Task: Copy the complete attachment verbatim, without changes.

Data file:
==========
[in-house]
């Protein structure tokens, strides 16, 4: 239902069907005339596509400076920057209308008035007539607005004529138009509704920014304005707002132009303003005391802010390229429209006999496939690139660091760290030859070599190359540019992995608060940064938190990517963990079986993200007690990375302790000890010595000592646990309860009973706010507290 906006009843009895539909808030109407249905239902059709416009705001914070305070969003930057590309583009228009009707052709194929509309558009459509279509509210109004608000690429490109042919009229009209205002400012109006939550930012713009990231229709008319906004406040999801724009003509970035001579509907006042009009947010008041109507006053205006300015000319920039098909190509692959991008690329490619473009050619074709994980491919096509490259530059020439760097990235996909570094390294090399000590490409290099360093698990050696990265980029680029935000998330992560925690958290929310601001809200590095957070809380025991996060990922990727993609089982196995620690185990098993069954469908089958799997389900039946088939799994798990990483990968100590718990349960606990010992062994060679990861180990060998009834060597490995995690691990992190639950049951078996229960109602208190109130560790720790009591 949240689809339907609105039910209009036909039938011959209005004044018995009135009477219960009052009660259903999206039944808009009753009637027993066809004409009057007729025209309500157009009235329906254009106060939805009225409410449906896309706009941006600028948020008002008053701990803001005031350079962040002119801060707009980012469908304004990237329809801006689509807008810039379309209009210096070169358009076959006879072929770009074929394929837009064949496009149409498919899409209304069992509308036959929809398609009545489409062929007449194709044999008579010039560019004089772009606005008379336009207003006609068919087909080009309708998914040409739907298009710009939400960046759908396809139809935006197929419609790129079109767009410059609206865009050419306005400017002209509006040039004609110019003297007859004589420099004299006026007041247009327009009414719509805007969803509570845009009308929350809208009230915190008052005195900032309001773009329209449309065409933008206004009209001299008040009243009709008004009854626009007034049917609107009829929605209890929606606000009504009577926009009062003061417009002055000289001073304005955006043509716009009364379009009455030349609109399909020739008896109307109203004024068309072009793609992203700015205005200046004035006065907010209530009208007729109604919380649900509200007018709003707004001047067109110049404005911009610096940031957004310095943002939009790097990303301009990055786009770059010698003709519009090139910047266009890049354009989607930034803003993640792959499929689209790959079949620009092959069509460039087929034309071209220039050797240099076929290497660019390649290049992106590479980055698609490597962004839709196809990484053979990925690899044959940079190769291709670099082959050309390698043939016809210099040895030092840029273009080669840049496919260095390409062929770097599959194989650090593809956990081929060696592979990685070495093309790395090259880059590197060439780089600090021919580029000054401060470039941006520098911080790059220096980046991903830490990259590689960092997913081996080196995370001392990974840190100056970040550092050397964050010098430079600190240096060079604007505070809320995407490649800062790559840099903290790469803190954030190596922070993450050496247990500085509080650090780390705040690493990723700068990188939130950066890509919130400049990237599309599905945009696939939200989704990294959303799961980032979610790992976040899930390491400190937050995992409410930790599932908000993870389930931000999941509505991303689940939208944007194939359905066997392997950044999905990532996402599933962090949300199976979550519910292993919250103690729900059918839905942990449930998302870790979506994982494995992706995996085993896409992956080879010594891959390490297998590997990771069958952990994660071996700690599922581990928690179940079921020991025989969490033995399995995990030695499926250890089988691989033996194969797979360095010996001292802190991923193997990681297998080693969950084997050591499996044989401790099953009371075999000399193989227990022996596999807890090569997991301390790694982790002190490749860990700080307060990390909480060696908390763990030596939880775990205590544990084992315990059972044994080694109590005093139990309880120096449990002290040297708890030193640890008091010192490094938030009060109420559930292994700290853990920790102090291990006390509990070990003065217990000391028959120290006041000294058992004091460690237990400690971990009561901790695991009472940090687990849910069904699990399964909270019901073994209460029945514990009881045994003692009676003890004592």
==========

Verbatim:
[in-house]
């Protein structure tokens, strides 16, 4: 239902069907005339596509400076920057209308008035007539607005004529138009509704920014304005707002132009303003005391802010390229429209006999496939690139660091760290030859070599190359540019992995608060940064938190990517963990079986993200007690990375302790000890010595000592646990309860009973706010507290 906006009843009895539909808030109407249905239902059709416009705001914070305070969003930057590309583009228009009707052709194929509309558009459509279509509210109004608000690429490109042919009229009209205002400012109006939550930012713009990231229709008319906004406040999801724009003509970035001579509907006042009009947010008041109507006053205006300015000319920039098909190509692959991008690329490619473009050619074709994980491919096509490259530059020439760097990235996909570094390294090399000590490409290099360093698990050696990265980029680029935000998330992560925690958290929310601001809200590095957070809380025991996060990922990727993609089982196995620690185990098993069954469908089958799997389900039946088939799994798990990483990968100590718990349960606990010992062994060679990861180990060998009834060597490995995690691990992190639950049951078996229960109602208190109130560790720790009591 949240689809339907609105039910209009036909039938011959209005004044018995009135009477219960009052009660259903999206039944808009009753009637027993066809004409009057007729025209309500157009009235329906254009106060939805009225409410449906896309706009941006600028948020008002008053701990803001005031350079962040002119801060707009980012469908304004990237329809801006689509807008810039379309209009210096070169358009076959006879072929770009074929394929837009064949496009149409498919899409209304069992509308036959929809398609009545489409062929007449194709044999008579010039560019004089772009606005008379336009207003006609068919087909080009309708998914040409739907298009710009939400960046759908396809139809935006197929419609790129079109767009410059609206865009050419306005400017002209509006040039004609110019003297007859004589420099004299006026007041247009327009009414719509805007969803509570845009009308929350809208009230915190008052005195900032309001773009329209449309065409933008206004009209001299008040009243009709008004009854626009007034049917609107009829929605209890929606606000009504009577926009009062003061417009002055000289001073304005955006043509716009009364379009009455030349609109399909020739008896109307109203004024068309072009793609992203700015205005200046004035006065907010209530009208007729109604919380649900509200007018709003707004001047067109110049404005911009610096940031957004310095943002939009790097990303301009990055786009770059010698003709519009090139910047266009890049354009989607930034803003993640792959499929689209790959079949620009092959069509460039087929034309071209220039050797240099076929290497660019390649290049992106590479980055698609490597962004839709196809990484053979990925690899044959940079190769291709670099082959050309390698043939016809210099040895030092840029273009080669840049496919260095390409062929770097599959194989650090593809956990081929060696592979990685070495093309790395090259880059590197060439780089600090021919580029000054401060470039941006520098911080790059220096980046991903830490990259590689960092997913081996080196995370001392990974840190100056970040550092050397964050010098430079600190240096060079604007505070809320995407490649800062790559840099903290790469803190954030190596922070993450050496247990500085509080650090780390705040690493990723700068990188939130950066890509919130400049990237599309599905945009696939939200989704990294959303799961980032979610790992976040899930390491400190937050995992409410930790599932908000993870389930931000999941509505991303689940939208944007194939359905066997392997950044999905990532996402599933962090949300199976979550519910292993919250103690729900059918839905942990449930998302870790979506994982494995992706995996085993896409992956080879010594891959390490297998590997990771069958952990994660071996700690599922581990928690179940079921020991025989969490033995399995995990030695499926250890089988691989033996194969797979360095010996001292802190991923193997990681297998080693969950084997050591499996044989401790099953009371075999000399193989227990022996596999807890090569997991301390790694982790002190490749860990700080307060990390909480060696908390763990030596939880775990205590544990084992315990059972044994080694109590005093139990309880120096449990002290040297708890030193640890008091010192490094938030009060109420559930292994700290853990920790102090291990006390509990070990003065217990000391028959120290006041000294058992004091460690237990400690971990009561901790695991009472940090687990849910069904699990399964909270019901073994209460029945514990009881045994003692009676003890004592």